Autobiography of a Progi
Greetings reader! Welcome to this instance of Proga. It’s Old Ray. Don’t supose you remember me. No? Well I suppose that sort of makes sense. I mean, this is really the first time we’ve met. I’m sure you would have remembered me if we had met before now. You see, when you’ve been around the sun as many times as I have you get sort of dizzy. I don’t mean that you feel drunk or that you’re going to fall down any time soon, it’s just that things can get muddled up. I have come from the future on an errand of great importance. This isn’t the first time I have travel through time and as far as I can tell, it won’t be the last.
Just to save you the trouble, I would like anyone aware of this stream of conciousness who rejects its telling. What? I. what I mean to say is that you can save yourself a lot of heartache and pain if you would just put the book down. Of course, one may find that it is much more difficult for one to three four five…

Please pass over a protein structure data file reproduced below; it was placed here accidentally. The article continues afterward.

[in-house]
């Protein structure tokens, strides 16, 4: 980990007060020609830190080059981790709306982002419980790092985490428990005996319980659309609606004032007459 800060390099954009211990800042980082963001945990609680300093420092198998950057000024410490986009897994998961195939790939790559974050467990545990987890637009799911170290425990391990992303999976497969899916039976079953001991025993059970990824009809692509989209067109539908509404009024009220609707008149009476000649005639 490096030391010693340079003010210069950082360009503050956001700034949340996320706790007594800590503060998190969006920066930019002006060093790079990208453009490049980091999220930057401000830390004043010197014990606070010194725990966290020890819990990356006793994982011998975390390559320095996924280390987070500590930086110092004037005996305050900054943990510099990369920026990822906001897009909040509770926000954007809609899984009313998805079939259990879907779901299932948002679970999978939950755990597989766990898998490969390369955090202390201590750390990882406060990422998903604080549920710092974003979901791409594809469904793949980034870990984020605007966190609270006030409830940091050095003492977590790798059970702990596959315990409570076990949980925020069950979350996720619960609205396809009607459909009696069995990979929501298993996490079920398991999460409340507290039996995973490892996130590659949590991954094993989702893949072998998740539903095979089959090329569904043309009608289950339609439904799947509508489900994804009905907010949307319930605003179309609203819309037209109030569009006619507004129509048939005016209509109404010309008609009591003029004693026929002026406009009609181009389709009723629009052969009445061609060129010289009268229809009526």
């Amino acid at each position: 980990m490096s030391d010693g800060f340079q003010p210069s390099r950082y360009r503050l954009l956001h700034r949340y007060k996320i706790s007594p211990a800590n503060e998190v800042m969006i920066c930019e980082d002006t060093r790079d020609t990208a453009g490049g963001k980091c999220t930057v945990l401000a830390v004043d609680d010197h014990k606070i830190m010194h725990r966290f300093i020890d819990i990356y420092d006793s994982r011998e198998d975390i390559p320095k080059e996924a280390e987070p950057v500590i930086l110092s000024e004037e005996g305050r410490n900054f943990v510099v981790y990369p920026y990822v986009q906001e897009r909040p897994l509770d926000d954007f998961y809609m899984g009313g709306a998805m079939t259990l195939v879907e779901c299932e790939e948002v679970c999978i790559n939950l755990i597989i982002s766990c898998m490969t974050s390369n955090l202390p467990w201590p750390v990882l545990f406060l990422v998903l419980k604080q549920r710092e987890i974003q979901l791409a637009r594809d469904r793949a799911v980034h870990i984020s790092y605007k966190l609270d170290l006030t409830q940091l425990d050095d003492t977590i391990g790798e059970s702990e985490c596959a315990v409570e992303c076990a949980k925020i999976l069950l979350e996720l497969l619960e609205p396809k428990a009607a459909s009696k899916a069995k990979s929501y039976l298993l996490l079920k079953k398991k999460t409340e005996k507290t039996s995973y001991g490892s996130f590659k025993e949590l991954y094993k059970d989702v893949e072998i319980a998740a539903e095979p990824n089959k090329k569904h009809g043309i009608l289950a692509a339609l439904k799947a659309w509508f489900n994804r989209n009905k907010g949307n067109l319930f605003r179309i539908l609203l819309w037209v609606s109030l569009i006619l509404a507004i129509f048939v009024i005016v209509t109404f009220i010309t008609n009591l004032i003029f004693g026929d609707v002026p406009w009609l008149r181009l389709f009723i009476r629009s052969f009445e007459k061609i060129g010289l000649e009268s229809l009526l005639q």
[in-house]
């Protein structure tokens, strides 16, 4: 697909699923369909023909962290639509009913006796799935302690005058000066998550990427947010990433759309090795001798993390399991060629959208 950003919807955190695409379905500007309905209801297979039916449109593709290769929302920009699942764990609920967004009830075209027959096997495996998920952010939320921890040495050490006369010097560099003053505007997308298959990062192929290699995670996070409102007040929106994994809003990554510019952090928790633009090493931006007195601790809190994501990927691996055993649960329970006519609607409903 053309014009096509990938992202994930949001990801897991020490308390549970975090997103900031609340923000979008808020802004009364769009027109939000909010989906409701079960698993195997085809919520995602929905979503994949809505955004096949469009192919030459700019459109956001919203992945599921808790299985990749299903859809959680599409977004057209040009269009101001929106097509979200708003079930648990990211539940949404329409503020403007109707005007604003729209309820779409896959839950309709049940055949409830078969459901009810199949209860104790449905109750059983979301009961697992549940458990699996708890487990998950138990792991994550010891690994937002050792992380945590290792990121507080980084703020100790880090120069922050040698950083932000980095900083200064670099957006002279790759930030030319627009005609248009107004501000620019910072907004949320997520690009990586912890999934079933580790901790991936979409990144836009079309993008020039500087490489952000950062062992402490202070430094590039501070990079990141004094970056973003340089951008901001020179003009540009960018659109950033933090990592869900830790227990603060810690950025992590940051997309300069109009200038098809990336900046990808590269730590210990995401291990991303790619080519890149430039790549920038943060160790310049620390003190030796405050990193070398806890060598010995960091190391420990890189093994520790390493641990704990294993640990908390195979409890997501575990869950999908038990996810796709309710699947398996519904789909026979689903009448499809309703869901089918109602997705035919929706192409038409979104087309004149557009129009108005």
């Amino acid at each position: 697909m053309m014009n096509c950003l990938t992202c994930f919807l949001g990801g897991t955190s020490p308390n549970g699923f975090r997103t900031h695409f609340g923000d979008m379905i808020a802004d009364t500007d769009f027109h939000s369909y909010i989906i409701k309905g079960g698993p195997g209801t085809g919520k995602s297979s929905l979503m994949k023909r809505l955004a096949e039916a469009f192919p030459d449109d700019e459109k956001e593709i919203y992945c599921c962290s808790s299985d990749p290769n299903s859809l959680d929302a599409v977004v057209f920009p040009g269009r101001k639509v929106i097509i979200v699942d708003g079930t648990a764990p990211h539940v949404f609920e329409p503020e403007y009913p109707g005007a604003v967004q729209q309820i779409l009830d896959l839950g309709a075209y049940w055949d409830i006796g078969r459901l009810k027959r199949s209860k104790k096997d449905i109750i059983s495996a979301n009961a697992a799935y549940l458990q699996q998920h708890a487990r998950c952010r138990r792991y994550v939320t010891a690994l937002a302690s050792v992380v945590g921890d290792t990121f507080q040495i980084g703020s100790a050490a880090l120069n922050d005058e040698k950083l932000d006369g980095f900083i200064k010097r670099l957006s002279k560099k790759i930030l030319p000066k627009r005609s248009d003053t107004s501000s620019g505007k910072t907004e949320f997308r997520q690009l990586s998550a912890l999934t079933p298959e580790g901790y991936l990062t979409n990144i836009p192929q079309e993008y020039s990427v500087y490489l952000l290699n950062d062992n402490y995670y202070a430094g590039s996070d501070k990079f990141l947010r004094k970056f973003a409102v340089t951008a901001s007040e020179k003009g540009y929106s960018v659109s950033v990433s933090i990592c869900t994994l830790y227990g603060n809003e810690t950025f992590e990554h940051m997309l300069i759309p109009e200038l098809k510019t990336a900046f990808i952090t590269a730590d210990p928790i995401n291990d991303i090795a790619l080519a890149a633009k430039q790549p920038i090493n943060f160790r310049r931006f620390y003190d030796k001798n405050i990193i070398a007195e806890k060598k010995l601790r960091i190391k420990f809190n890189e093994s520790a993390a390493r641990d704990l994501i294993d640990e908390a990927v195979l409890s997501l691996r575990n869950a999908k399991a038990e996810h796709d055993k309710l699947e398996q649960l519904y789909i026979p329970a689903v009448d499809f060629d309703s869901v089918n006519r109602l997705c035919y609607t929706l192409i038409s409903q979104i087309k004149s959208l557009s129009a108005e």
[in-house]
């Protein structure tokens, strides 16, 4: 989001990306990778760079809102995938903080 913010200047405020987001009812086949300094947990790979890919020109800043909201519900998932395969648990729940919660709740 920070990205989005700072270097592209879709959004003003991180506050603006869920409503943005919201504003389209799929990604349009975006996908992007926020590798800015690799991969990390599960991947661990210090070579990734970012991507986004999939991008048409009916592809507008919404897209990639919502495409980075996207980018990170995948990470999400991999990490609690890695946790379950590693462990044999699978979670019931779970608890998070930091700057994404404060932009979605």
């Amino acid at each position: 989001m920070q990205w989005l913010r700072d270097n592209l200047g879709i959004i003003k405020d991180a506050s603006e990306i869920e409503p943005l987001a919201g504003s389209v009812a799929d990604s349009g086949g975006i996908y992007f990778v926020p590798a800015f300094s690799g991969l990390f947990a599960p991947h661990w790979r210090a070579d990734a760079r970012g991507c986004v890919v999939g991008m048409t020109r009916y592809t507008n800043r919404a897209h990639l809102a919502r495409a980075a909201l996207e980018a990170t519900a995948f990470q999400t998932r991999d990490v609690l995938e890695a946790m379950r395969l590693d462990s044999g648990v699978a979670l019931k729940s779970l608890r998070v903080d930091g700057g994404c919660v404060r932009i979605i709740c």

I am going to start by explaining who I am and where I have come from. I am nearly fourhundred years old. I have preserved some of my youthful human body expression thanks to EugeniCorp’s leaps and bounds in medicine. Sadly, the government outlawed the nanoelectroneuroregenerativity array for the next fifty years. It’s a shame really. I had been on the list for quite some time. Anyhow, enough about me and the government, let us talk about who was it?